Five ways to master public speaking

Natassja Hoogstad Hay

Public speaking. Many of us hate it, but sometimes you have to learn to love it.

It could be advancing your career, building your personal brand or just an opportunity too exciting to refuse. Just like any other skill, you can learn to be a great public speaker.

Executive and speaker coach Katrina Howard would know. She’s spent years helping Canberrans prepare for speaking events, including preparing speakers for the TEDxCanberra stage.

Most tips for a ‘good’ presentation, says Katrina, include the usual advice: do your research, be prepared and remember to make eye contact. These are a good place to start, but if you want take your presentation to the next level, a little extra is required. Katrina shares the ingredients you need for a great presentation: commit, captivate, connect, charisma and courage.


Understanding and connecting to “why” you’ve committed to the presentation or pitch is a huge motivator. Ask yourself:

  • Why is this presentation important?
  • Who is going to benefit from it and in what way?
  • What’s the “greater good” or goal here?

Once you’re clear on this, it’s easier to commit yourself “all in” to the task. Make sure you write it down for future reference.

Down the track, if nerves and anxiety about your presentation emerge (and they will!), coming back to your list of “whys” can help you overcome these and get back on track.

Commitment also means agreeing to the work involved – putting in the time to research, consult with others, rehearse and get yourself as prepared as possible. Commit to give your best.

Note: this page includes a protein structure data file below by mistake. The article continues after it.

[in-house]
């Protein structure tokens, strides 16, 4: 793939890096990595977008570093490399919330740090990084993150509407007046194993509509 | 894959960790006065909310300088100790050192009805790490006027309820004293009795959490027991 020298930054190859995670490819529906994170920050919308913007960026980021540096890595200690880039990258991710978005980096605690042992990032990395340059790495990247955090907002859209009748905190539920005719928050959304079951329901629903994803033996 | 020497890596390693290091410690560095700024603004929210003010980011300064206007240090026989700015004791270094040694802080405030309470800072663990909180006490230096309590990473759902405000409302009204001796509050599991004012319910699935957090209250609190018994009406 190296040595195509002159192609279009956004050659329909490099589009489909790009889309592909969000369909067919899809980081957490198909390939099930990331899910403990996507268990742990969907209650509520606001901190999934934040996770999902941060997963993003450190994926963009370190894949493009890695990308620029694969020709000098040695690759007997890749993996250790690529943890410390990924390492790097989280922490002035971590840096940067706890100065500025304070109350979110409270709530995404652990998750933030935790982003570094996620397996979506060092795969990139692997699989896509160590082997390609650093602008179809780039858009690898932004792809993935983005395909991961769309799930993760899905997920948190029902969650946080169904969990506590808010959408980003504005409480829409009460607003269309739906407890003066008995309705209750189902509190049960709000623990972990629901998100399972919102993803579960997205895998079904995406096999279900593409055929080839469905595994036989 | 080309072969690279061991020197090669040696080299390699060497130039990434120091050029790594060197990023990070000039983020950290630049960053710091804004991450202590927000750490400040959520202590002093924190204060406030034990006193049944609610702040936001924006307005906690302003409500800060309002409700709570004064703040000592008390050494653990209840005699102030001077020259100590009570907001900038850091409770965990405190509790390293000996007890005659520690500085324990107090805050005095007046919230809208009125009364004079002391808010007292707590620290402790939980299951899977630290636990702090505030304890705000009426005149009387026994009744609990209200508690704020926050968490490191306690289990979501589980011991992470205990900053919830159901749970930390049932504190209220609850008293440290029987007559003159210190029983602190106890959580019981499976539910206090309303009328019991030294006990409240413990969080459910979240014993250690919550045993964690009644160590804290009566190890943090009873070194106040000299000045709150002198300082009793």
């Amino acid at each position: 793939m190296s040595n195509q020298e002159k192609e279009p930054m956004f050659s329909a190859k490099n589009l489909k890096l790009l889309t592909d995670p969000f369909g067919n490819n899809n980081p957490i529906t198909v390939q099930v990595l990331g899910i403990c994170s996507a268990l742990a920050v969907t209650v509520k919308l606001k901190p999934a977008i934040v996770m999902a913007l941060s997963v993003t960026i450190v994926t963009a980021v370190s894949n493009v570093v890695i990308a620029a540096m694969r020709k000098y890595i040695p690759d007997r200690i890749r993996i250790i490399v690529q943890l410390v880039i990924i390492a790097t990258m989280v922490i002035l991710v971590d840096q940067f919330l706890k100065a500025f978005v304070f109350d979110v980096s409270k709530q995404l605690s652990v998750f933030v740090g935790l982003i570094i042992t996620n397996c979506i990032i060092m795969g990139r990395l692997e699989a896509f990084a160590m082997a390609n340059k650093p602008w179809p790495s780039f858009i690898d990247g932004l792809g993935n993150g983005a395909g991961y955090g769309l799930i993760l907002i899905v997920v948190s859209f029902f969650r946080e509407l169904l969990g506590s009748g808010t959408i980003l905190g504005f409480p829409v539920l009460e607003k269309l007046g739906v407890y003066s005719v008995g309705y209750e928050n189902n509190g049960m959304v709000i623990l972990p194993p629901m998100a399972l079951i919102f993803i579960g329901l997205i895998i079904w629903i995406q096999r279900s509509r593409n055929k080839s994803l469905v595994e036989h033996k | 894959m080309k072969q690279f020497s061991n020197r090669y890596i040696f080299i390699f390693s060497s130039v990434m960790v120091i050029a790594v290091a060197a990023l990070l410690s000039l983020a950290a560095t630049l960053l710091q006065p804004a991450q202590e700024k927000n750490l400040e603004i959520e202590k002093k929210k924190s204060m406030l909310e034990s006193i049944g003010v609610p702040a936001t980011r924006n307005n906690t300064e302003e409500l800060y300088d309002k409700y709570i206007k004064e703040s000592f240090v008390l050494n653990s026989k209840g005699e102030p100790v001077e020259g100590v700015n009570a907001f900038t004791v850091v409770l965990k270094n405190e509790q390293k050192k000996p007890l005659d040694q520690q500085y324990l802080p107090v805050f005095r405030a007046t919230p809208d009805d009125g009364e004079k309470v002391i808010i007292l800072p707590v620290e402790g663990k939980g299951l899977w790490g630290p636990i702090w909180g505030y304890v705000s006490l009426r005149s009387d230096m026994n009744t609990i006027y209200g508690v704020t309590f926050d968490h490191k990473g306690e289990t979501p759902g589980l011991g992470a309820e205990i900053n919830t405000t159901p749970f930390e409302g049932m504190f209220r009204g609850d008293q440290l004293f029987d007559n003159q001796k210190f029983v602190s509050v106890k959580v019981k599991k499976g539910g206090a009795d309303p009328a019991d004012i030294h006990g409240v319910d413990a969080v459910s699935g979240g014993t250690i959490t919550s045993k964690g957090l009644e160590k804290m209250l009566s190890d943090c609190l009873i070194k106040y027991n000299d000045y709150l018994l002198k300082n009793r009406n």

Use storytelling to captivate your audience, and take them on a journey. Stories get our attention, challenge our perspective and can change the way we think, act and feel.

Integrate stories from personal experience or a case study, or use metaphors and images that relate to your topic. Even data and statistics can tell stories of greater meaning and purpose.

Good content shouldn’t be predictable or follow an expected formula, but it still needs to be logical and make sense, so your audience doesn’t feel confused and “switch off”. Like a good conversation, it should be diverse, and include moments of new information, creativity, surprise, and at times, emotion that moves people.


Don’t assume the audience knows who you are and why you’re there. Make sure you start by introducing yourself. Explain who you are, why you’re there, and why you’re qualified to speak on the subject.

Other ways to connect with your audience during public speaking include:

Body language: Model openness, positivity and confidence, even if you have to “fake it until you become it” a concept from social psychologist, Amy Cuddy. I highly recommend her TED talk on “power poses” and how it helps with confidence.

Eye contact: Consciously connect with individuals in each section of the room, rather than scanning quickly then looking down at your notes or the slides behind you.

Voice: Record yourself during rehearsal and listen to your pitch, speed and diction. This will help identify if your speech is too fast or too high, inaudible or monotone. Try consciously varying your pitch and speed until you sound more natural.